Rosie Ayliffe is the mother of Mia Ayliffe-Chung, who was murdered at Home Hill Hostel in Townsville, Australia in 2016 by Smail Ayad. She is a former teacher, travel writer and journalist.
British mother Rosie Ayliffe thought her 21-year-old daughter, Mia, would be safe travelling around Australia on a gap year. But Mia wanted to extend her visa and in order to do that needed to find 88 days of work on a farm - a requirement that would lead to catastrophic events. Four short days after Mia moved to a hostel in Queensland to take a jon on a sugarcane farm, she was brutally killed.
Faced with every parent's worst nightmare, Rosie travelled to Australia to retrieve Mia's body. From the moment she landed, however, she started to hear stories about the terrible treatment of young workers like Mia - stories of exploitation, sexual harassment, rape.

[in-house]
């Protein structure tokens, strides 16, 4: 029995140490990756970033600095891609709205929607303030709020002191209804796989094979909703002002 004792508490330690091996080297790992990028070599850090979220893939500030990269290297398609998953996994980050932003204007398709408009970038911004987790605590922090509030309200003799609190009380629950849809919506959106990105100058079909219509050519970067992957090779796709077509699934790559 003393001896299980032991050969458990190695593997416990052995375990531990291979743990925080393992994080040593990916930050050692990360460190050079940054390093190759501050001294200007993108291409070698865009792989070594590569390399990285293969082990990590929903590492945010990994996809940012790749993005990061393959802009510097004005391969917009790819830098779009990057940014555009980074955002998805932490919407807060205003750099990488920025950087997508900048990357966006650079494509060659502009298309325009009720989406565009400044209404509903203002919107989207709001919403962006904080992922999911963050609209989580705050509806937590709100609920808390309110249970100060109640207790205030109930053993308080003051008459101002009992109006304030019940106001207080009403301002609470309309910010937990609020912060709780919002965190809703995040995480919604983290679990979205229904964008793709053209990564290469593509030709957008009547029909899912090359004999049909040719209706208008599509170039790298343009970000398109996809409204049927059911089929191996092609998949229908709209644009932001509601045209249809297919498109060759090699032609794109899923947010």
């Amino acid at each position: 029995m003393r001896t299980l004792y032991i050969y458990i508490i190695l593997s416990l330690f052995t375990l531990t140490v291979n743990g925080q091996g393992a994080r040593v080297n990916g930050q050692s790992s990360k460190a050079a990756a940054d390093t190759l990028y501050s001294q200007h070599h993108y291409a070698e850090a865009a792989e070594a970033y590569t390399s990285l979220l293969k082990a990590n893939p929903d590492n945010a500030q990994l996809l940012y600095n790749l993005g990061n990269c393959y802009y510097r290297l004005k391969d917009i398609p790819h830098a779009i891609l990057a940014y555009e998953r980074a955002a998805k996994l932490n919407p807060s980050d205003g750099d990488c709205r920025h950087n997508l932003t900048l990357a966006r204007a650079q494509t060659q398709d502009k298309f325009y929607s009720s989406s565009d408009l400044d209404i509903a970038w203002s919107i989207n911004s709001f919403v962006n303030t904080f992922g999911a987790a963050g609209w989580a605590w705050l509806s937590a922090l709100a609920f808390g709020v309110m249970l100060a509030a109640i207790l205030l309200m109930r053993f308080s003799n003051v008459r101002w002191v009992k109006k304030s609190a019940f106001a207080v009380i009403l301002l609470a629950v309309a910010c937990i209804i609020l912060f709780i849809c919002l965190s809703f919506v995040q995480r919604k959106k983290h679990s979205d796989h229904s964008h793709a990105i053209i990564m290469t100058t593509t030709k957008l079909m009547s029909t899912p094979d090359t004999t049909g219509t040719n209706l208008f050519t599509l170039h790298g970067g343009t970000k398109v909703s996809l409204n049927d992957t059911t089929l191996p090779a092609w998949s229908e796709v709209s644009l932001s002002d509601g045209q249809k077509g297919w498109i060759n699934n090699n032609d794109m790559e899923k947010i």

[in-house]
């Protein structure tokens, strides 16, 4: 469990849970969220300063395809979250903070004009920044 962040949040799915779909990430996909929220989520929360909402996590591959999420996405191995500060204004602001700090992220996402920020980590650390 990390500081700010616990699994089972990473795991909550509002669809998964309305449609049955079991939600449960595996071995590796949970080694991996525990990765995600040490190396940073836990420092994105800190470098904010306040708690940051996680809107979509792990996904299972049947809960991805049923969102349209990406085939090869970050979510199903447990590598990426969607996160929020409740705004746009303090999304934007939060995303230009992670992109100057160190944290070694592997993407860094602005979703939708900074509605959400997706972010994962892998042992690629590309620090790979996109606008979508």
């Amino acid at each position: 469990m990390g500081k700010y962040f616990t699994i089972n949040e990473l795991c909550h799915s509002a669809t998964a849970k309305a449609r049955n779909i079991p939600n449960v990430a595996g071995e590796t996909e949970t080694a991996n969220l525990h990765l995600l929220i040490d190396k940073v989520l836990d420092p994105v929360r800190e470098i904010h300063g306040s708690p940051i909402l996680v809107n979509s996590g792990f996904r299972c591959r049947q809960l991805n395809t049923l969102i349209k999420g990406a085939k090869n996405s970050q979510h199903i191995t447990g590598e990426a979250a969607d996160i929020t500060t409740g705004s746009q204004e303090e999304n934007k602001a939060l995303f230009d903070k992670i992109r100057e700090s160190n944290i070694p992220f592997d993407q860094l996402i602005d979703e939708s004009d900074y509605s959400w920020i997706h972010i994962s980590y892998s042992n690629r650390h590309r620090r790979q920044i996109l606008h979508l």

Mia was Rosie's only child and she brought her up as a single parent. Her death was traumatic and life-changing. In Rosie's memoir, she describes movingly how she has found the sgtrength to come to terms with devastating loss, drawing on inspiration from her daughter's short life. She also explains how she has become the driving force behind an international campaign to press for change to the 88 days system.
Part exposé of the dangers facing backpackers in Australia, part call to arms, Far From Home (published by Penguin Australia) is an inspiring and heartfelt story of a mother's love for her daughter and her fight to protect others from suffering a similar tragedy.